This is an online exhibition of photographs that customers and friends have chosen this year to hang in their homes and offices around the world. Click on an image if you are interested in buying a print or click on the view gallery link and browse.
Prints are in signed editions of 25. Here is a basic price/size guide for printing on 270 gsm archival photo lustre paper.
16X24” ( 400X600 mm ) on 17X26″ paper £ 350 signed edition / 16X12” ( 400X300 mm ) on 17X15″ paper £ 250 signed edition – FRAMES NOT INCLUDED – Larger 24X34″ editions printed on 320 gsm Platinum Baryta fine art paper are available. However not all image can be enlarged .. please ask – Family friends and FB friends can ask for a discount. All prices quoted include EU or UK shipping. USA and rest of the world please add £15
Some of the stuff I’ve been doing over the last year or so. Adrian Boot Photography News and Updates 2019, Glastonbury, The Clash, Grace Jones, Dread Zone, Quadrophenia, Ranking Roger and Bass Culture.
Recently i talked myself into photographing some of the 2019 Glastonbury festival .. Its been a very long time since i was last at a rock festival, so i wasn’t expecting to enjoy it as much as i did. Ran into lots of old friends and even discovered some amazing new (to me) artists. A biblical multitude of people, many stages and so many artists. I tried to plan and shoot just a few but often my efforts were thwarted by uncooperative artists. I thought Kyle Minoge might be fun to cover but she had a very strictly controlled closed photo pit. No doubt fearful of all those 600 mm zoom lenses magnifying any cosmetic flaws.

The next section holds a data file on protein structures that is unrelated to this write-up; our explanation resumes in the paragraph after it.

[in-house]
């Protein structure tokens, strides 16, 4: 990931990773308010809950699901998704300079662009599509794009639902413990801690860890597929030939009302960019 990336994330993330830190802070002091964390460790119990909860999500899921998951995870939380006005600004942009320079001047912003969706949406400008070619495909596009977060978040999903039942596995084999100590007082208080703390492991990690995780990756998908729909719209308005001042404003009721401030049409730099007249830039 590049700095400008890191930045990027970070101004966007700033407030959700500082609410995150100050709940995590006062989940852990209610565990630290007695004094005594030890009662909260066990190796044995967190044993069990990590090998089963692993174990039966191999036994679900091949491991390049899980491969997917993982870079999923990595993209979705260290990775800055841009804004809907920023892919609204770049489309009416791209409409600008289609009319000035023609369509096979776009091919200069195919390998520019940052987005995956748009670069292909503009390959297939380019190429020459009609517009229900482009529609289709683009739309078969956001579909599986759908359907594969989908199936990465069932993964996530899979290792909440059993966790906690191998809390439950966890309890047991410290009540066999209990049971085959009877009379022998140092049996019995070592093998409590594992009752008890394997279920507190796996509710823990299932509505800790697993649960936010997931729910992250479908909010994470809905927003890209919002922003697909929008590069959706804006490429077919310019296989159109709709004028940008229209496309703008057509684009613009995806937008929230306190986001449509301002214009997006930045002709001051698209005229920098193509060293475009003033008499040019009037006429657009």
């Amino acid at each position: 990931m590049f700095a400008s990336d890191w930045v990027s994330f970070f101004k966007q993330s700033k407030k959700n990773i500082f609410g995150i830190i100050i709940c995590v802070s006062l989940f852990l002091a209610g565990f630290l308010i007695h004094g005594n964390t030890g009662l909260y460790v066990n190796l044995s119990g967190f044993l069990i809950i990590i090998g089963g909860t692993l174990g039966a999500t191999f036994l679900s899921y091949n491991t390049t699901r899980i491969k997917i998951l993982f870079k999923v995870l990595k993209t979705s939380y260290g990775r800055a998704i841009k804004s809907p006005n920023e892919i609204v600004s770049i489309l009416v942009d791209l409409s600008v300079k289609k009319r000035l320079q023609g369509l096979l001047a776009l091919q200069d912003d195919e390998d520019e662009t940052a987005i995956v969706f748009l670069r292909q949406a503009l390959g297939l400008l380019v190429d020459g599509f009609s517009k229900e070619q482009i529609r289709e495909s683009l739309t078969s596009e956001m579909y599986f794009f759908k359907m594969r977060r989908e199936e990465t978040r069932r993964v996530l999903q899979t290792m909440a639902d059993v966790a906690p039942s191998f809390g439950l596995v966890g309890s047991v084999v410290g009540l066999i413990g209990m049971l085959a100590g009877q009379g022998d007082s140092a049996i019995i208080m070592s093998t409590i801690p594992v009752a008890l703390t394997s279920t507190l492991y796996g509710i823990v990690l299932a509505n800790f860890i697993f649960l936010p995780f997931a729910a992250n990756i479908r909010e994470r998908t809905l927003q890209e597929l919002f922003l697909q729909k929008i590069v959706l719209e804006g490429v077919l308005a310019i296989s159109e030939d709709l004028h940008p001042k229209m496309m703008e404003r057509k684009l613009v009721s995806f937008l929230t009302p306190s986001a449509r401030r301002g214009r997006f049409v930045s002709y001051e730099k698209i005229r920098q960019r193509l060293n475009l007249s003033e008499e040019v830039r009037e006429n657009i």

Then came the rush to cover a rather odd but visually interesting Japanese girl band called Baby Metal. They were sold to me as a sort of Manga meets heavy metal version of the spice girls. Anyway it wasn’t to be, the bands management wanted all photographers to sign a contract giving control of the pictures to the bands management, and all this only moments before the band came onstages. Talk about signing contracts under duress .. i didn’t sign so this is all I got as Baby Metal try and escape the photographers.
Thankfully most of the artists were relaxed and enjoyed the photographers attention. MILEY CYRUSthat stadium superstar actually complained to security as the photographers in the pit were ushered out after the regulation first three numbers. The photographers even dressed up as super heroes. Miley insisted that they should all be allowed back in for the 8th, 9th and 10th etc. songs. Her show was great .. what a cool lady.
The show i enjoyed most was the suprisingly good Billie Eilish performing on Glastonbury’s Other stage. The biggest audience ever for this stage and the crowd knew the all the lyrics. Thousands of people singing along to “Bad Guy” a bizzare mega karaoke.
And of course STORMZY headlining the Pyramid stage with his Banksy designed stab vest. Stormzy became the first black British solo artist to headline Glastonbury in its 49-year history. Stormzy wore the vest as a comment on Britain’s knife-crime crisis and racial inequality in the criminal justice system. The show was an urban spectacular ..
Talking about the success of Stormzy and Grime music our exhibition celebrating British Black Music – 70 years since Windrush and 50 years of reggae opened at the end of last year. We spent most of last year building this exhibition. If you missed it check HERE
GRACE JONES .. Back in 2016
2016 and I flew from Exeter airport to Dublin for this show . The gigs were being filmed as part of an upcoming documentary about the 68-year-old Jamaican Diva. The project, involving Irish production companies Blinder Films and Sligoville, had been on the go for over ten years under the direction of Sophie Fiennes, the sister of actors Ralph and Joseph. The film was shown on the BBC in 2017 and I last saw Grace at Goldeneye Jamaica in 2018.